The Angels were blown out of their first exhibition game by the Oakland Athletics, 10-1, Friday, but the afternoon was a rousing success for second baseman Randy Velarde.
Playing his first game in almost a year, Velarde doubled his first time up, scored the Angels’ only run and made a diving stop of Ben Grieve’s grounder into the hole before throwing wide--from his back--to first base.
“To dive around, make plays and contribute with the bat, as opposed to getting dressed and watching games, is so unbelievable I can’t put it into words,” said Velarde, who sat out all of 1997 because of elbow reconstruction surgery.
“When something like [a career-threatening injury] happens, it really opens your eyes. You appreciate being out there, and you can’t take that for granted because you never know when it’s going to end, or when your career is going to take a detour.”
Velarde is still experiencing tightness in the elbow, and he needs to gain more arm strength.
“But they’ve stressed that I should stay patient,” he said. “I still feel that first ball in the gap, when I have to unload a relay throw to third or home, will be the test. They said be smart about it.
“If I don’t have a play, don’t cut loose on it. They’re not concerned about me being ready right now, they want me healthy all season.”
General Manager Bill Bavasi said Friday there was “absolutely no truth” to an Associated Press report that Cuban pitcher Orlando Hernandez would sign with the Angels this weekend.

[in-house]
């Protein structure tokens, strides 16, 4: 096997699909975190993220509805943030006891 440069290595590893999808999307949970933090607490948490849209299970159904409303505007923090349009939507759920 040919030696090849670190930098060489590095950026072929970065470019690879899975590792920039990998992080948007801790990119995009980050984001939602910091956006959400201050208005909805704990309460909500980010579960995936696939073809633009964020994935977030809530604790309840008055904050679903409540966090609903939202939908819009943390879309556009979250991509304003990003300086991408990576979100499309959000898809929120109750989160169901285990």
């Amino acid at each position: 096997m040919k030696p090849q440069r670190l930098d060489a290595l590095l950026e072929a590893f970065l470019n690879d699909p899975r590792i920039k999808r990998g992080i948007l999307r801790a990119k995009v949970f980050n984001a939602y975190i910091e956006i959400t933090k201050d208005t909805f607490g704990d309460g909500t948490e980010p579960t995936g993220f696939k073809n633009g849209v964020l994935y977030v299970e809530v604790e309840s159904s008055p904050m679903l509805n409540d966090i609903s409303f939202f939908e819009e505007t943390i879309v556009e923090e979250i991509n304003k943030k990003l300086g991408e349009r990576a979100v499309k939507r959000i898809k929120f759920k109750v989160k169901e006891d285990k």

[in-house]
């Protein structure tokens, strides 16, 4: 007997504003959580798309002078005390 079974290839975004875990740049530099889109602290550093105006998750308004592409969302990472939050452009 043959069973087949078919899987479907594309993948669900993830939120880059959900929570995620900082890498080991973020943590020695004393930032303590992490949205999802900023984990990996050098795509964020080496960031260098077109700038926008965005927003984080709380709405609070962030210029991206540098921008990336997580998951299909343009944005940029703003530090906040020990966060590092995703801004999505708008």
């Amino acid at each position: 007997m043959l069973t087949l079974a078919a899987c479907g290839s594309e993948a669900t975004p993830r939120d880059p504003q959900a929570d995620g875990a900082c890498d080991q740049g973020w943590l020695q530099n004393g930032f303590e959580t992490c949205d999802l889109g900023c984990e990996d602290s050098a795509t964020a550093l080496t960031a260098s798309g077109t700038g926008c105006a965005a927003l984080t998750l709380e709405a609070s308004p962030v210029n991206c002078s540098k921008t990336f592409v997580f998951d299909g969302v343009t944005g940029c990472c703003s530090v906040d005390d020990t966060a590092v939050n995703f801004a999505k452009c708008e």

The story said that Joe Cubas, Hernandez’s agent, was flying to Arizona to meet with Angel President Tony Tavares and complete the deal, but Tavares said Friday he had no plans to travel to Phoenix this weekend.
The Angels are still talking to Hernandez’s agent, “but we haven’t even made him an offer,” Bavasi said. If the Angels do sign Hernandez, the 32- year-old right-hander is not expected to have a major impact. on the Angels.
“We don’t see Hernandez as pitching in the big leagues [right away],” Bavasi said. “We see him more as a development project.”
Pitcher Jack McDowell was all dressed up with no place to throw Friday morning. McDowell was in uniform before the game, but it wasn’t until the Angels put the finishing touches on his contract and McDowell signed it in the afternoon that the former Cy Young Award winner was cleared to work out.
McDowell, who also had a physical Friday, threw for about 15 minutes in the bullpen, showing velocity and command of all of his pitches. Manager Terry Collins said he will use McDowell in a game next week.
“I hope it doesn’t take a lot of convincing to show them where I’m at,” McDowell said, coming off 1997 elbow surgery but who has been throwing regularly since January. “But I miss throwing to hitters. I’ve been out a long time [since last May], and throwing on the side is nothing compared to throwing in a game.”